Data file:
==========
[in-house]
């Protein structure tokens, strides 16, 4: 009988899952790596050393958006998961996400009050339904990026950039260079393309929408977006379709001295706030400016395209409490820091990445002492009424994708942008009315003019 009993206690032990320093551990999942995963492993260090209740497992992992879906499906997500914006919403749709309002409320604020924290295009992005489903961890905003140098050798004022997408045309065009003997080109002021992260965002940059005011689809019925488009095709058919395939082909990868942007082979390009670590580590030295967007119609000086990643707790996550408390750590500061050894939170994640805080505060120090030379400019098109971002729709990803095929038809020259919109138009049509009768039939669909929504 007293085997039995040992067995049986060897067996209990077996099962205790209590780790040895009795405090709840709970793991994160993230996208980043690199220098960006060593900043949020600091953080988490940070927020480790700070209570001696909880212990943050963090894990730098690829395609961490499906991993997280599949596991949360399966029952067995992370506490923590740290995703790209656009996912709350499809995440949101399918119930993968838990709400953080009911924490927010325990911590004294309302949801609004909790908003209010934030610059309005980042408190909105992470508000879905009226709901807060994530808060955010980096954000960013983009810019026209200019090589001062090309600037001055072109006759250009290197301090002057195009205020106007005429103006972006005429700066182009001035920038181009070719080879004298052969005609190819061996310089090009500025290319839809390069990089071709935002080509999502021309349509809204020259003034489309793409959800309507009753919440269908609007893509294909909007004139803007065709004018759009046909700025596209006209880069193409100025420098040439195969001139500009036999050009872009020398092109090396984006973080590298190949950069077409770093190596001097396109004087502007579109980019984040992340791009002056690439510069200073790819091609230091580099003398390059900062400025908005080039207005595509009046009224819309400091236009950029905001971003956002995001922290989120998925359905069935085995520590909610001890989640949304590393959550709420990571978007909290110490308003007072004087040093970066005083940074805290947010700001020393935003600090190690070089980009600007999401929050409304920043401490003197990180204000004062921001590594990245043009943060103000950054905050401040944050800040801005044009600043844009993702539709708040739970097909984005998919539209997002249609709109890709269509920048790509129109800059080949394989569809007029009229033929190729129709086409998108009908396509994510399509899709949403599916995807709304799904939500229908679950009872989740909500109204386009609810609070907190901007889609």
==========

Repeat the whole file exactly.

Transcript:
[in-house]
């Protein structure tokens, strides 16, 4: 009988899952790596050393958006998961996400009050339904990026950039260079393309929408977006379709001295706030400016395209409490820091990445002492009424994708942008009315003019 009993206690032990320093551990999942995963492993260090209740497992992992879906499906997500914006919403749709309002409320604020924290295009992005489903961890905003140098050798004022997408045309065009003997080109002021992260965002940059005011689809019925488009095709058919395939082909990868942007082979390009670590580590030295967007119609000086990643707790996550408390750590500061050894939170994640805080505060120090030379400019098109971002729709990803095929038809020259919109138009049509009768039939669909929504 007293085997039995040992067995049986060897067996209990077996099962205790209590780790040895009795405090709840709970793991994160993230996208980043690199220098960006060593900043949020600091953080988490940070927020480790700070209570001696909880212990943050963090894990730098690829395609961490499906991993997280599949596991949360399966029952067995992370506490923590740290995703790209656009996912709350499809995440949101399918119930993968838990709400953080009911924490927010325990911590004294309302949801609004909790908003209010934030610059309005980042408190909105992470508000879905009226709901807060994530808060955010980096954000960013983009810019026209200019090589001062090309600037001055072109006759250009290197301090002057195009205020106007005429103006972006005429700066182009001035920038181009070719080879004298052969005609190819061996310089090009500025290319839809390069990089071709935002080509999502021309349509809204020259003034489309793409959800309507009753919440269908609007893509294909909007004139803007065709004018759009046909700025596209006209880069193409100025420098040439195969001139500009036999050009872009020398092109090396984006973080590298190949950069077409770093190596001097396109004087502007579109980019984040992340791009002056690439510069200073790819091609230091580099003398390059900062400025908005080039207005595509009046009224819309400091236009950029905001971003956002995001922290989120998925359905069935085995520590909610001890989640949304590393959550709420990571978007909290110490308003007072004087040093970066005083940074805290947010700001020393935003600090190690070089980009600007999401929050409304920043401490003197990180204000004062921001590594990245043009943060103000950054905050401040944050800040801005044009600043844009993702539709708040739970097909984005998919539209997002249609709109890709269509920048790509129109800059080949394989569809007029009229033929190729129709086409998108009908396509994510399509899709949403599916995807709304799904939500229908679950009872989740909500109204386009609810609070907190901007889609």